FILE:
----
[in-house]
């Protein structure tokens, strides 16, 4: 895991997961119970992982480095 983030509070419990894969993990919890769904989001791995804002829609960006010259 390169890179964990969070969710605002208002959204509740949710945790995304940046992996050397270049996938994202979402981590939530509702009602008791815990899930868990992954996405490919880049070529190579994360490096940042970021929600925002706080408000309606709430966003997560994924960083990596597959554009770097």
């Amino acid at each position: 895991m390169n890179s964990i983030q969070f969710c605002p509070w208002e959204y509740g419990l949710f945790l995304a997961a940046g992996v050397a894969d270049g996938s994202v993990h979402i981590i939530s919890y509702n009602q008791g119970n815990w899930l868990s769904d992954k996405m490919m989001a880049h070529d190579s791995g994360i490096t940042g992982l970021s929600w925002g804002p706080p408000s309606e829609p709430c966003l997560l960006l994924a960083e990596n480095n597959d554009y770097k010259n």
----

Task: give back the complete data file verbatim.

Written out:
[in-house]
């Protein structure tokens, strides 16, 4: 895991997961119970992982480095 983030509070419990894969993990919890769904989001791995804002829609960006010259 390169890179964990969070969710605002208002959204509740949710945790995304940046992996050397270049996938994202979402981590939530509702009602008791815990899930868990992954996405490919880049070529190579994360490096940042970021929600925002706080408000309606709430966003997560994924960083990596597959554009770097």
């Amino acid at each position: 895991m390169n890179s964990i983030q969070f969710c605002p509070w208002e959204y509740g419990l949710f945790l995304a997961a940046g992996v050397a894969d270049g996938s994202v993990h979402i981590i939530s919890y509702n009602q008791g119970n815990w899930l868990s769904d992954k996405m490919m989001a880049h070529d190579s791995g994360i490096t940042g992982l970021s929600w925002g804002p706080p408000s309606e829609p709430c966003l997560l960006l994924a960083e990596n480095n597959d554009y770097k010259n």